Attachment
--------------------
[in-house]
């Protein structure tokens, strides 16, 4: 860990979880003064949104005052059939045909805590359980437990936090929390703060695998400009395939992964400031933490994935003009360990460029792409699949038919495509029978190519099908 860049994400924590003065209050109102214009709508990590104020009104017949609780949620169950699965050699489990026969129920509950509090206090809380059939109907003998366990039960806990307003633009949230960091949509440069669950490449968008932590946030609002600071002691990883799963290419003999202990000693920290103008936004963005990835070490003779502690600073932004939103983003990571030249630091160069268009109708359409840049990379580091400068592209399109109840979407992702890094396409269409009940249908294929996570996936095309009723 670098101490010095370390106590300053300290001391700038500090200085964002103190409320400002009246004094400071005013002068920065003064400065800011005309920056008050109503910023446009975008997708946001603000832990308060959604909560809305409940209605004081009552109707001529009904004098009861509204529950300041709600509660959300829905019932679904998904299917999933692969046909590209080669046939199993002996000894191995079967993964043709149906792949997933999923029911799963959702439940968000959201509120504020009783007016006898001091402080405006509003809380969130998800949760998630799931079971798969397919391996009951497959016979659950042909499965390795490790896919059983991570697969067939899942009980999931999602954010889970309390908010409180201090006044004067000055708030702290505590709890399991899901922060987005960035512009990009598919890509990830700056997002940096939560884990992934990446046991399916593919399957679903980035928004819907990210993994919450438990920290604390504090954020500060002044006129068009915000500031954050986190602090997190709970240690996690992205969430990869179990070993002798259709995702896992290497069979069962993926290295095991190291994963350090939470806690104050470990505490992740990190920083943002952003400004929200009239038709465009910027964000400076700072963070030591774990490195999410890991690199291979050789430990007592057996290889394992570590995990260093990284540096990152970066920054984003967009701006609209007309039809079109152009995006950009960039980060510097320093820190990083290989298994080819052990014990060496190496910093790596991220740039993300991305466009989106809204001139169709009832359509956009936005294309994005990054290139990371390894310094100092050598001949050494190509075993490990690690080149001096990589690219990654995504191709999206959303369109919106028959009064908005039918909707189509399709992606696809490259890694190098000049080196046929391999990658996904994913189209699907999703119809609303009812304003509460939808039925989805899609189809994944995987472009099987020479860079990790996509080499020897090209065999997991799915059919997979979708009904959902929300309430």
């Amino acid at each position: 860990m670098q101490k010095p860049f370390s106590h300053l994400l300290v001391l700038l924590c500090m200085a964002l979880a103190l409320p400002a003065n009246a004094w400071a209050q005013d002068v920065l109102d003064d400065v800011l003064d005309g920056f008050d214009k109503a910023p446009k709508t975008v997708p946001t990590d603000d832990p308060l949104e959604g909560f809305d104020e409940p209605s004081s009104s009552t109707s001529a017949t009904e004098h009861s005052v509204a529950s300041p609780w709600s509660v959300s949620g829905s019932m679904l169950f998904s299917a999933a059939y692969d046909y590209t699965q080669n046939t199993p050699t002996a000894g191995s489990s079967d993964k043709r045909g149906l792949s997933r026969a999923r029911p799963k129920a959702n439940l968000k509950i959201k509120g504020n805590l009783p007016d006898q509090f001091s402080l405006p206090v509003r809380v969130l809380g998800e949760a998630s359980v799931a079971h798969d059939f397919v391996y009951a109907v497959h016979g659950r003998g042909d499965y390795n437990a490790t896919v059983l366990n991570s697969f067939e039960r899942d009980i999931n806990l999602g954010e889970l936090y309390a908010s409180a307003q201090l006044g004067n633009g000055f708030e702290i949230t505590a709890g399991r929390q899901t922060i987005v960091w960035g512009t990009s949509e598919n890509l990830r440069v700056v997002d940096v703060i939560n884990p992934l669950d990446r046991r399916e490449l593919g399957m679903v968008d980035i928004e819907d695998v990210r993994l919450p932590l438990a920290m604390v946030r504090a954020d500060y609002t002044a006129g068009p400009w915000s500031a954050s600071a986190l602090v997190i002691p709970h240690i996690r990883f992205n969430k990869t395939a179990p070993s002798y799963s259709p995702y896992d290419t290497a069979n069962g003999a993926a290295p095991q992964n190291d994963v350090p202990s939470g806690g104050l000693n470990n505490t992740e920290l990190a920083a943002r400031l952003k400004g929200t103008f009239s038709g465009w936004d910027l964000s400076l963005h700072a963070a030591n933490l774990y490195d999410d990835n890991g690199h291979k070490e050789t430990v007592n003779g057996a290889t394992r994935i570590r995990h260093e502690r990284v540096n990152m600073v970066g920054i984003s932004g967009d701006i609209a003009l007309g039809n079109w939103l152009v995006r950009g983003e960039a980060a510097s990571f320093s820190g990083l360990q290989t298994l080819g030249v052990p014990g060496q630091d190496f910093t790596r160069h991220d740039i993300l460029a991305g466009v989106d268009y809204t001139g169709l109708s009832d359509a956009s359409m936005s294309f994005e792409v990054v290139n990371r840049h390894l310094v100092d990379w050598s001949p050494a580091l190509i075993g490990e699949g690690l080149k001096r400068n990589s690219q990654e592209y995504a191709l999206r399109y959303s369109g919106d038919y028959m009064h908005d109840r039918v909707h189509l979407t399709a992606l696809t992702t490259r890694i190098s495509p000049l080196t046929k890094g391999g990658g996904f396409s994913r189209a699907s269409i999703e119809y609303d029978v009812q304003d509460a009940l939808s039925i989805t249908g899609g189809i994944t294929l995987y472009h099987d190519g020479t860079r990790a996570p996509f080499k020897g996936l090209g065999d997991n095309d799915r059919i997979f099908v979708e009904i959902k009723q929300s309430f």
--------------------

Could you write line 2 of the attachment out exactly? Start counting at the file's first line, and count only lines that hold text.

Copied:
């Protein structure tokens, strides 16, 4: 860990979880003064949104005052059939045909805590359980437990936090929390703060695998400009395939992964400031933490994935003009360990460029792409699949038919495509029978190519099908 860049994400924590003065209050109102214009709508990590104020009104017949609780949620169950699965050699489990026969129920509950509090206090809380059939109907003998366990039960806990307003633009949230960091949509440069669950490449968008932590946030609002600071002691990883799963290419003999202990000693920290103008936004963005990835070490003779502690600073932004939103983003990571030249630091160069268009109708359409840049990379580091400068592209399109109840979407992702890094396409269409009940249908294929996570996936095309009723 670098101490010095370390106590300053300290001391700038500090200085964002103190409320400002009246004094400071005013002068920065003064400065800011005309920056008050109503910023446009975008997708946001603000832990308060959604909560809305409940209605004081009552109707001529009904004098009861509204529950300041709600509660959300829905019932679904998904299917999933692969046909590209080669046939199993002996000894191995079967993964043709149906792949997933999923029911799963959702439940968000959201509120504020009783007016006898001091402080405006509003809380969130998800949760998630799931079971798969397919391996009951497959016979659950042909499965390795490790896919059983991570697969067939899942009980999931999602954010889970309390908010409180201090006044004067000055708030702290505590709890399991899901922060987005960035512009990009598919890509990830700056997002940096939560884990992934990446046991399916593919399957679903980035928004819907990210993994919450438990920290604390504090954020500060002044006129068009915000500031954050986190602090997190709970240690996690992205969430990869179990070993002798259709995702896992290497069979069962993926290295095991190291994963350090939470806690104050470990505490992740990190920083943002952003400004929200009239038709465009910027964000400076700072963070030591774990490195999410890991690199291979050789430990007592057996290889394992570590995990260093990284540096990152970066920054984003967009701006609209007309039809079109152009995006950009960039980060510097320093820190990083290989298994080819052990014990060496190496910093790596991220740039993300991305466009989106809204001139169709009832359509956009936005294309994005990054290139990371390894310094100092050598001949050494190509075993490990690690080149001096990589690219990654995504191709999206959303369109919106028959009064908005039918909707189509399709992606696809490259890694190098000049080196046929391999990658996904994913189209699907999703119809609303009812304003509460939808039925989805899609189809994944995987472009099987020479860079990790996509080499020897090209065999997991799915059919997979979708009904959902929300309430």